It is interesting that in earlier times, both sides for quite a long time refused to recognize this as a struggle between religions—that is, to recognize the other as a rival universal religion. They saw it rather as between religion—meaning their own true faith—and the unbelievers or infidels (in Arabic, kafir). Both sides long preferred to name each other by non-religious terms. The Christian world called the Muslims Moors, Saracens, Tatars, and Turks; even a convert was said to have “turned Turk.” The Muslims for their part called those in the Christian world Romans, Franks, Slavs, and the like. It was only slowly and reluctantly that they began to give each other
religious designations, and then these were for the most part inaccurate and demeaning. In the West, it was customary to call Muslims Mohammadans, which they never called themselves; this was based on the totally false assumption that Muslims worship Muhammad in the way that Christians worship Christ. The usual Muslim term for Christians was Nazarene—nasrani—implying the local cult of a place called Nazareth.
The declaration of war came almost at the very beginning of Islam. According to an early story, in the year 7 of the Hegira, corresponding to 628 C.E., the Prophet sent six messengers, with letters, to the Byzantine and Persian emperors, the Negus of Ethiopia, and other rulers and princes, informing them of his advent and summoning them to embrace his faith or suffer the consequences. The authenticity of these prophetic letters is doubted, but their message is accurate in the sense that it does reflect a view dominant among Muslims since early times.
A little later we have hard evidence—and I mean hard in the most literal sense—in inscriptions. One of the famous sights of Jerusalem is a remarkable building known as the Dome of the Rock. It is in several ways significant. It is built on the Temple Mount, a place sacred to the Judeo-Christian tradition. Its architectural style is that of the earliest Christian churches. The oldest Muslim religious building outside Arabia, it dates from the end of the seventh century and was built by Abd al-Malik, one of the early caliphs. Specially significant is the message in the inscriptions on the building: “He is God, He is one, He has no companion, He does not beget, He is not begotten” (Qur’an, IX, 31-3; CXII, 1-3). This is clearly a direct challenge to certain central principles of the Christian faith.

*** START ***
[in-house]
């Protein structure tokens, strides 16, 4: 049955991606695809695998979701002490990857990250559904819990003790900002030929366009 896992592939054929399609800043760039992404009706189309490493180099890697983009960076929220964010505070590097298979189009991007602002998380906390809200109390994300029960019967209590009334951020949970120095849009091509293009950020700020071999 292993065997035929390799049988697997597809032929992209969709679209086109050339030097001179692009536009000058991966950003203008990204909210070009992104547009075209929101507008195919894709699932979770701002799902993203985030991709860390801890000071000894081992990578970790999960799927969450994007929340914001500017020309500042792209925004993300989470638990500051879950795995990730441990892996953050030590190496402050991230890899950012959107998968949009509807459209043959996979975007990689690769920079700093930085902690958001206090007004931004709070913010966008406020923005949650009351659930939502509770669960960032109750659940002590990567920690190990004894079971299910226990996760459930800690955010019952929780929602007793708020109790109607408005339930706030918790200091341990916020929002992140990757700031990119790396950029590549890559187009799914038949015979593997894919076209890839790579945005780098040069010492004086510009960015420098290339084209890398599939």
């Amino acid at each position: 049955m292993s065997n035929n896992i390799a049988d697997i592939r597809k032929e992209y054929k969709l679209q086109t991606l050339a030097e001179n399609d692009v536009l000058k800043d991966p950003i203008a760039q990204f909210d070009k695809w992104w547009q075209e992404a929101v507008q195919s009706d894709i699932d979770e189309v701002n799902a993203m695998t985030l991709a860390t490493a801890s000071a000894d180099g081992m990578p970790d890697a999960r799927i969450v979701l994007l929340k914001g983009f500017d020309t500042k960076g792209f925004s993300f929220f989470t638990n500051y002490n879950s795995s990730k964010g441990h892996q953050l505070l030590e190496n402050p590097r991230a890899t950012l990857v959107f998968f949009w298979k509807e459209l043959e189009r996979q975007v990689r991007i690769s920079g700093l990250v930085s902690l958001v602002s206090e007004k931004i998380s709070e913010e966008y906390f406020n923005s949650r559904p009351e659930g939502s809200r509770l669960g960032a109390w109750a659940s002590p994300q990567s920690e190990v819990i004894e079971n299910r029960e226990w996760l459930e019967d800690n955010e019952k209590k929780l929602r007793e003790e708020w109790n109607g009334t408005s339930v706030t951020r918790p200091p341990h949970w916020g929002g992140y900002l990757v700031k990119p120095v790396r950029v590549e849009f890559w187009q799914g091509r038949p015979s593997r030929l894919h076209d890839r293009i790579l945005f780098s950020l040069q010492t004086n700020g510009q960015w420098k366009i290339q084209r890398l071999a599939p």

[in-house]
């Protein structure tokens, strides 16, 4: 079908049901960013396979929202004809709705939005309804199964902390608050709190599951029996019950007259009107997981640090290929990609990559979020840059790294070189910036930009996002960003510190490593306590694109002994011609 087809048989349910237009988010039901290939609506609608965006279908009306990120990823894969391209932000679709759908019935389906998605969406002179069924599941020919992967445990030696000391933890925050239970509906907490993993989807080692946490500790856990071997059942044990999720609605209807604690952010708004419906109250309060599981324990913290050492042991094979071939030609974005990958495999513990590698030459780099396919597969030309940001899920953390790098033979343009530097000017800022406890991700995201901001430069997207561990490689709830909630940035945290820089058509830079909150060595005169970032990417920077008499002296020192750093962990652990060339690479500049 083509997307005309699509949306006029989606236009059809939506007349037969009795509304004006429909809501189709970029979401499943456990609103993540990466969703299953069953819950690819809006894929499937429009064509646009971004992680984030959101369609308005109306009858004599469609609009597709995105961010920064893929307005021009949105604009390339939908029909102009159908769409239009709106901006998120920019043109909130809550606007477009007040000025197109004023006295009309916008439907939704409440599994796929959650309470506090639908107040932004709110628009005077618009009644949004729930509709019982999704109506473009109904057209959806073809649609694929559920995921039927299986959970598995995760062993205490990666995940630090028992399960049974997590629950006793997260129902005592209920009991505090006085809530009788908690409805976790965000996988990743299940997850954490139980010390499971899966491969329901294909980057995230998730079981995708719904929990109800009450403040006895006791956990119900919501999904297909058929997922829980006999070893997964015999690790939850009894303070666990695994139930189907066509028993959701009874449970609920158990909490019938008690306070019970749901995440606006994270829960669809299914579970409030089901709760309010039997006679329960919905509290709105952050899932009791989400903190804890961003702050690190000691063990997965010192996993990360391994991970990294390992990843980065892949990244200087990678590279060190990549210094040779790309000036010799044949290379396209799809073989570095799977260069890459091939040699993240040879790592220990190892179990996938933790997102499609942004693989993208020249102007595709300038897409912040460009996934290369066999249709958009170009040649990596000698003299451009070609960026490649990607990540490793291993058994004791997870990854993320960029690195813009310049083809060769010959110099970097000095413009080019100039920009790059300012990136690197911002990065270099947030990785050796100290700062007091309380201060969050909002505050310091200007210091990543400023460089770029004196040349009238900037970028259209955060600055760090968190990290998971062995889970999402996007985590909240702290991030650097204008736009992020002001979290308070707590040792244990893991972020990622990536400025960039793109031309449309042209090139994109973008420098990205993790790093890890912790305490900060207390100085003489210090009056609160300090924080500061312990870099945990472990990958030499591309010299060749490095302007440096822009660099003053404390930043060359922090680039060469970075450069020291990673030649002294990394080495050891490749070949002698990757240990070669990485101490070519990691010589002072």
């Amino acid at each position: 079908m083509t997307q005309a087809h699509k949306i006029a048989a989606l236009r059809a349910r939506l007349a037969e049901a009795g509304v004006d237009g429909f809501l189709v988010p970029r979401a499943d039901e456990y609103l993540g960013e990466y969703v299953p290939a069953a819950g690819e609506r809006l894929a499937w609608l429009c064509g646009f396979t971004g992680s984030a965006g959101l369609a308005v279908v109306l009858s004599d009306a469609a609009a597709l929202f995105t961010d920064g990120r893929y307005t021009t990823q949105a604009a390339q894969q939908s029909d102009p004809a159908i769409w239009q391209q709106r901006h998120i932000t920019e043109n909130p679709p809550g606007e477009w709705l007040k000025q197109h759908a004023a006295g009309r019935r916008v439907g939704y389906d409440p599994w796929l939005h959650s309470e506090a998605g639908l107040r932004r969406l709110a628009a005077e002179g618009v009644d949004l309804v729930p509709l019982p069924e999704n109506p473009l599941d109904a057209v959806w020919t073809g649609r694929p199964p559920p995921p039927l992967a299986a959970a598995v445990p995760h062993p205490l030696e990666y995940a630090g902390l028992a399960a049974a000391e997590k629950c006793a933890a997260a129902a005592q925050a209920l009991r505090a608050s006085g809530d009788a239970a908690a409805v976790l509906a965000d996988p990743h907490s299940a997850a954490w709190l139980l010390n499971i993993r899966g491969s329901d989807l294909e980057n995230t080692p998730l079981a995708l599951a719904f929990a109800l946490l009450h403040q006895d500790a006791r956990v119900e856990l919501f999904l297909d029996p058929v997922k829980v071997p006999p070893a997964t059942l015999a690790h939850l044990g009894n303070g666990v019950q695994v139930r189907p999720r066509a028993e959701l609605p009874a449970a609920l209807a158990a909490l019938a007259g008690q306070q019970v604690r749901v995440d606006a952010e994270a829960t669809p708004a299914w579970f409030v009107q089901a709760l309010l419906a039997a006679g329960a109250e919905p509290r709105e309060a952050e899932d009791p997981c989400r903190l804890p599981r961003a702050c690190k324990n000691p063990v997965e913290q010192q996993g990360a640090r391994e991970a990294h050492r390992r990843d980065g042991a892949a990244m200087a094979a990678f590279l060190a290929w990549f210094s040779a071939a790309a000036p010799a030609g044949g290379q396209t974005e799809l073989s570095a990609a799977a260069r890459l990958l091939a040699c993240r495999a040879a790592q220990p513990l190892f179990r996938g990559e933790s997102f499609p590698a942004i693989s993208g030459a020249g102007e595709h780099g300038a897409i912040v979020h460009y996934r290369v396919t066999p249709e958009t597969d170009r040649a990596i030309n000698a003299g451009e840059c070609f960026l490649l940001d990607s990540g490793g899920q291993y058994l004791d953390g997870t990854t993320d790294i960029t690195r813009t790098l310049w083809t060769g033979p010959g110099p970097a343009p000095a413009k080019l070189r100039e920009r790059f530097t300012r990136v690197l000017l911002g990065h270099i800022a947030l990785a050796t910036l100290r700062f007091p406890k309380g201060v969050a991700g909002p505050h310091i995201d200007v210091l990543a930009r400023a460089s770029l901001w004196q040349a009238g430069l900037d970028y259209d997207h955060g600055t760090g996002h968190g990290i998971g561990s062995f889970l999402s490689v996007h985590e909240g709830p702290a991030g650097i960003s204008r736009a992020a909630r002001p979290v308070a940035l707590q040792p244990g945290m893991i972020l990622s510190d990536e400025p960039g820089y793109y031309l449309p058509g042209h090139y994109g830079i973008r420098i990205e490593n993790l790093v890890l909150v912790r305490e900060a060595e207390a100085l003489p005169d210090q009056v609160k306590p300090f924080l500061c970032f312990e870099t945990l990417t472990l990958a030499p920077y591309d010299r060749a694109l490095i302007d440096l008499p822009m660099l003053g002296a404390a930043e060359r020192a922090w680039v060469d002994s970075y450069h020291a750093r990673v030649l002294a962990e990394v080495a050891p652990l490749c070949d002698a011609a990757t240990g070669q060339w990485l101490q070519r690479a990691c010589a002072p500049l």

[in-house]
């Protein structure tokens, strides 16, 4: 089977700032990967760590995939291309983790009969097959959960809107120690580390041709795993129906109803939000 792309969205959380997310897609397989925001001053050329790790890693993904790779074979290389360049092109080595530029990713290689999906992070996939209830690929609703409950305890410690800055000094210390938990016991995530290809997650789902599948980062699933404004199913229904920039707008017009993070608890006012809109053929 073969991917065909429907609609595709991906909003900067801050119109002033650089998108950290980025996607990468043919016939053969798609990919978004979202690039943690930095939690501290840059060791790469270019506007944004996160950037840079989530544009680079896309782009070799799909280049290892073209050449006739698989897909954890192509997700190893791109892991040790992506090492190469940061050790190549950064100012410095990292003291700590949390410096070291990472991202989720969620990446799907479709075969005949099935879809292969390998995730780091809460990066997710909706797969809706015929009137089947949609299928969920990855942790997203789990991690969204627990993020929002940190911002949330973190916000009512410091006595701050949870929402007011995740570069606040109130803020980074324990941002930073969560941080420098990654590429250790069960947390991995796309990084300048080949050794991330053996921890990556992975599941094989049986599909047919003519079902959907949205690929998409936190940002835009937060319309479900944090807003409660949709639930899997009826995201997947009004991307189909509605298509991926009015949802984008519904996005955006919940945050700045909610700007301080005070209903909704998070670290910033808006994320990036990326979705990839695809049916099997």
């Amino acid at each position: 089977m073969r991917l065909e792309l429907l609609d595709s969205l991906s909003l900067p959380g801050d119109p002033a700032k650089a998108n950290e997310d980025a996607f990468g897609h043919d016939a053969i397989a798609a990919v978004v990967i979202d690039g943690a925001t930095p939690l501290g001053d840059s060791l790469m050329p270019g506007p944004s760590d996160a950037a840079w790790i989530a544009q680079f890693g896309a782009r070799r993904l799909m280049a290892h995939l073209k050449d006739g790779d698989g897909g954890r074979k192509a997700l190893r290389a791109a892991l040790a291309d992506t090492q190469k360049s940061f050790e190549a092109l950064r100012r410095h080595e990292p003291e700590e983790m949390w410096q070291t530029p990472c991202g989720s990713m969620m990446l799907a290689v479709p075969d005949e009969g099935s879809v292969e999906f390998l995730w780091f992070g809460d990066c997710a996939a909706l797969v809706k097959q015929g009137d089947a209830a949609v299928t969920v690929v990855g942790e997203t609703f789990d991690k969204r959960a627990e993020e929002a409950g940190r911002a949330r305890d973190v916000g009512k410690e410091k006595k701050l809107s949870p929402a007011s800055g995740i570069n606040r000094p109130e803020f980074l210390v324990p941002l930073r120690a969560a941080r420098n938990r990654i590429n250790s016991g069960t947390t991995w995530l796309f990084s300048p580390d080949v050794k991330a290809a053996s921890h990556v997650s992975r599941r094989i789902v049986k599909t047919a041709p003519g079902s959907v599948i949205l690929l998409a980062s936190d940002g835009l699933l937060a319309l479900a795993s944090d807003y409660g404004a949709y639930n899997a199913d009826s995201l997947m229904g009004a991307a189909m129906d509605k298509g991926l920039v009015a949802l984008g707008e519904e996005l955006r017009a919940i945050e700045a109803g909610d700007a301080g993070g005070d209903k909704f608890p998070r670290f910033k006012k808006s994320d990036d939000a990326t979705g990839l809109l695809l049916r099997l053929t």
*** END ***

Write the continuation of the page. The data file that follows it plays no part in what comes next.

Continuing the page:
Interestingly , the caliph proclaimed the same message with a new gold coinage. Until then, striking gold coins had been an exclusive Roman, later Byzantine prerogative, and other states, including the Islamic caliphate, imported them as required. The Islamic caliph for the first time struck gold coins, breaching the immemorial privilege of Rome, and putting the same inscription on them. The Byzantine Emperor understood the double challenge, and went to war— without effect.
The Muslim attack on Christendom and the resulting conflict, which arose more from their resemblances than from their differences, has so far gone through three phases. The first dates from the very beginning of Islam, when the new faith spilled out of the Arabian Peninsula, where it was born, into the Middle East and beyond. It was then that Muslim armies from Arabia conquered Syria, Palestine, Egypt, and North Africa—all at that time part of the Christian world—and began the process of Islamization and Arabization. From there they advanced into Europe, conquering Spain, Portugal, Sicily, and the adjoining regions of mainland southern Italy, all of which became part of the Islamic world, and even crossing the Pyrenees and for a while occupying parts of France.